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Project Agenda

Welcome Remarks  Watch Full Video

Ambassador Stuart Holliday, President and CEO, Meridian International Center

Why Digital is Better Than Cash  Watch Full Video

Dr. Ruth Goodwin-Groen, Managing Director, Better Than Cash Alliance

RegTech for Regulators:
Reimagining Financial Supervision and Policymaking  Watch Full Video

Introduction by Gloria Steele, Acting Assistant Administrator for Asia, USAID
Moderated by Simone di Castri, Director of Policy and Ecosystem Development, BFA
In conversation with
Kabir Kumar, Director of Policy and Ecosystem Building, Omidyar Network;
Pia Roman, Head of Inclusive Finance Advocacy Staff, Bangko Sentral ng Pilipinas; and
Michael Wiegand, Director of Financial Services for the Poor, Bill & Melinda Gates Foundation

The Customer Journey to Financial Inclusion:
What does the data reveal?  Watch Full Video

Nadia van de Walle, Program Manager of Financial Inclusion Insights, InterMedia

Role of the U.S. in Advancing Global Economic Inclusion Watch Full Video

Moderated by Ida Rademacher, Executive Director, Financial Security Program, The Aspen Institute
In conversation with
Matt Homer, Senior Digital Finance Advisor at the U.S. Development Lab, USAID;
John Hurley, Visiting Policy Fellow, Center for Global Development; and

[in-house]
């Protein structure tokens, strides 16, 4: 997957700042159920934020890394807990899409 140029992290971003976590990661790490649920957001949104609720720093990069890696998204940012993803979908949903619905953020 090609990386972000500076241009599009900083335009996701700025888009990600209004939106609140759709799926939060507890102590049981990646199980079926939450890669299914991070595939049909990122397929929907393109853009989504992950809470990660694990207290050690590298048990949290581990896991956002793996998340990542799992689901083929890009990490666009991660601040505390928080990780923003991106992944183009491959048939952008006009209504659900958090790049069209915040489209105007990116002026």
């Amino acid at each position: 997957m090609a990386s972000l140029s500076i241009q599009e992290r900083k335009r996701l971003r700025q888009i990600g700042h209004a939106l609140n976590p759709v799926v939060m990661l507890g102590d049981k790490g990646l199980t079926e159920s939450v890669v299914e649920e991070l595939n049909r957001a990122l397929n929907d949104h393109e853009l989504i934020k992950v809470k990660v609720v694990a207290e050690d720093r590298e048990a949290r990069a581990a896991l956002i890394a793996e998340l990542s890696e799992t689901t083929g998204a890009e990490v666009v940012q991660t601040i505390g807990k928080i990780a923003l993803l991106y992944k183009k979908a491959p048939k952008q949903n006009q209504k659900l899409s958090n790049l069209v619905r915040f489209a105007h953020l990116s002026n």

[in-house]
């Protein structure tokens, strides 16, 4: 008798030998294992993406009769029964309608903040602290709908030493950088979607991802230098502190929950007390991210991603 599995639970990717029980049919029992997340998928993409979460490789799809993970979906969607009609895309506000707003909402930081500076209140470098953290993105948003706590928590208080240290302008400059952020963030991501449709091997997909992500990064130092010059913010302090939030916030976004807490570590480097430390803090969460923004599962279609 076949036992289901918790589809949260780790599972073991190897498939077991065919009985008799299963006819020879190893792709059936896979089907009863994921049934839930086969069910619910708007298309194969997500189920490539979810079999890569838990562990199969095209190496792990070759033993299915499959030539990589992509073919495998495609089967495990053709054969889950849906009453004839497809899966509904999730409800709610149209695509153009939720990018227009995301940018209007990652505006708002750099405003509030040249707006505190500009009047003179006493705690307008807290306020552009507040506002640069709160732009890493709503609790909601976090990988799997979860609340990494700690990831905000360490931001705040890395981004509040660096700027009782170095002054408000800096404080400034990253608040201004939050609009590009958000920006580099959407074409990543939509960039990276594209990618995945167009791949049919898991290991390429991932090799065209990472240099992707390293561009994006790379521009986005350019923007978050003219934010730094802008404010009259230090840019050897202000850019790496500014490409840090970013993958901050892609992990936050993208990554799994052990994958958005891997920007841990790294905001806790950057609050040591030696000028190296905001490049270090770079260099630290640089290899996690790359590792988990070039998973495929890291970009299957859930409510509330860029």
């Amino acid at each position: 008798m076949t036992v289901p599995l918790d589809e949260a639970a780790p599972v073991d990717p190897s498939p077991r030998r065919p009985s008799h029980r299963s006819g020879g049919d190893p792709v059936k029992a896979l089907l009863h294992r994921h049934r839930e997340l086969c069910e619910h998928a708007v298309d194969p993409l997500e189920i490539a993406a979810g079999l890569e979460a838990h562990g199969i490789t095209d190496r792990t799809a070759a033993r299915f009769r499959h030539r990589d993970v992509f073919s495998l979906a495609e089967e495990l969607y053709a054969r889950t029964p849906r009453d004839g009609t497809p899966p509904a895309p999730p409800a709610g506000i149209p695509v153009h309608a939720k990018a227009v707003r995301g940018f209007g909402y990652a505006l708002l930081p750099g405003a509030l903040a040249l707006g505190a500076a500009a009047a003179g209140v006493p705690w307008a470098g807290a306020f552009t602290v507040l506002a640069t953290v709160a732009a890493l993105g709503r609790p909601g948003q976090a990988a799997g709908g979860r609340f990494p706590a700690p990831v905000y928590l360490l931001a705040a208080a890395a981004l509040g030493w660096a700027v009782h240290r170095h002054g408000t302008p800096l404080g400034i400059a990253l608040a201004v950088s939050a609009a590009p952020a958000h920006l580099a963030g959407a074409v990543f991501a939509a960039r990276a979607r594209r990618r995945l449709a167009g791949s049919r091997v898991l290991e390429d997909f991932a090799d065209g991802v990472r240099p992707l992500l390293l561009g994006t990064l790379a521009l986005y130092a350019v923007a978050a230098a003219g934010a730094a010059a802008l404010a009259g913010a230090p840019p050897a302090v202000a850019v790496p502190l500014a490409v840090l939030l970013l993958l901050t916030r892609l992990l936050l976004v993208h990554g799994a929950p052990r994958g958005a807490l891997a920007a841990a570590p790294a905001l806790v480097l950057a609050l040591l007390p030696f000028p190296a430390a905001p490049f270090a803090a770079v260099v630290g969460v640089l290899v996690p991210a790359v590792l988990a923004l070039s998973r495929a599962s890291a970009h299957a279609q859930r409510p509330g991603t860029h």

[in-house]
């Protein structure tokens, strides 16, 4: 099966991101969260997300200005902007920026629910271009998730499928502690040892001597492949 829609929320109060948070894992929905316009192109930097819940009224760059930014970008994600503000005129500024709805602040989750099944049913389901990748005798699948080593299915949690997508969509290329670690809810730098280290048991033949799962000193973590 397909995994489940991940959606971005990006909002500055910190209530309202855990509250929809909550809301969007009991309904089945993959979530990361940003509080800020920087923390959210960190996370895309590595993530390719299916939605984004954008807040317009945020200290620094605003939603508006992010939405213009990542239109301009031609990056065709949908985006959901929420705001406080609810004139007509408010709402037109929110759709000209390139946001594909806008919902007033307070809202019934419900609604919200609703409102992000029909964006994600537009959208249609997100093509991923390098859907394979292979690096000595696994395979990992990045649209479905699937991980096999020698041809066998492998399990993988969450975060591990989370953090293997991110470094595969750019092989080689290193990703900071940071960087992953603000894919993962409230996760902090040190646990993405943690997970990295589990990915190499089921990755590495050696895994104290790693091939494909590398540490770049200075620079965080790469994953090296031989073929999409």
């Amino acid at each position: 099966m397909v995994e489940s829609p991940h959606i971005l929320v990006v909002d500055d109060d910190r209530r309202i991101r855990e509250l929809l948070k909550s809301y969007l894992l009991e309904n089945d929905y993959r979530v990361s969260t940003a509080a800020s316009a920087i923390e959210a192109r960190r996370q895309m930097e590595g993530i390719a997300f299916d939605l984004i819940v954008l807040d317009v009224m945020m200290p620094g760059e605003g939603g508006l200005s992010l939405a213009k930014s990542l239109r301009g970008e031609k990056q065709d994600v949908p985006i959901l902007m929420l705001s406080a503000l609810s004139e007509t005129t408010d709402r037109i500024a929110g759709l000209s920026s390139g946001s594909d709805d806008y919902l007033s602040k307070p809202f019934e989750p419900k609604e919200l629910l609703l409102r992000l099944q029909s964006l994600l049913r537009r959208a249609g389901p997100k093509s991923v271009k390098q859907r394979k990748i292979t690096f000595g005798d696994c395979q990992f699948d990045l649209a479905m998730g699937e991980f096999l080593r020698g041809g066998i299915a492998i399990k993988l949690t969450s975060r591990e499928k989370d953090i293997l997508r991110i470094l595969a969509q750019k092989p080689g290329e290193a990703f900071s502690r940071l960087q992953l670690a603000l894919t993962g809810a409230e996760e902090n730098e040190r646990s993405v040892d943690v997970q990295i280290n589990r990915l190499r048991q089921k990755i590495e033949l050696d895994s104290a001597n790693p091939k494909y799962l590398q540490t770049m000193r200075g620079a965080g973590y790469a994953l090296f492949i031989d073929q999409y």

Mitchell Strauss, Special Advisor for Socially Responsible Investment Finance, OPIC
Closing Remarks by Ambassador Stuart Holliday, President and CEO, Meridian International Center


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Project summary

Collaboration at the Heart of Advancing Global Financial Inclusion through Digital Innovation | April 2017
Number of Visitors: 111
Regions: Africa, East Asia and Pacific, Europe and Eurasia, Near East and North Africa, South and Central Asia, Western Hemisphere
Countries: Algeria, Armenia, China, India, Libya, Mexico, Mozambique, Nepal, Oman, Malawi, Burma, Panama, Philippines, Tanzania, Trinidad and Tobago, United Kingdom
Impact Areas: Entrepreneurship, Governance and Transparency, Science and Technology
Program Areas: Diplomatic Engagement
Partners: NGOs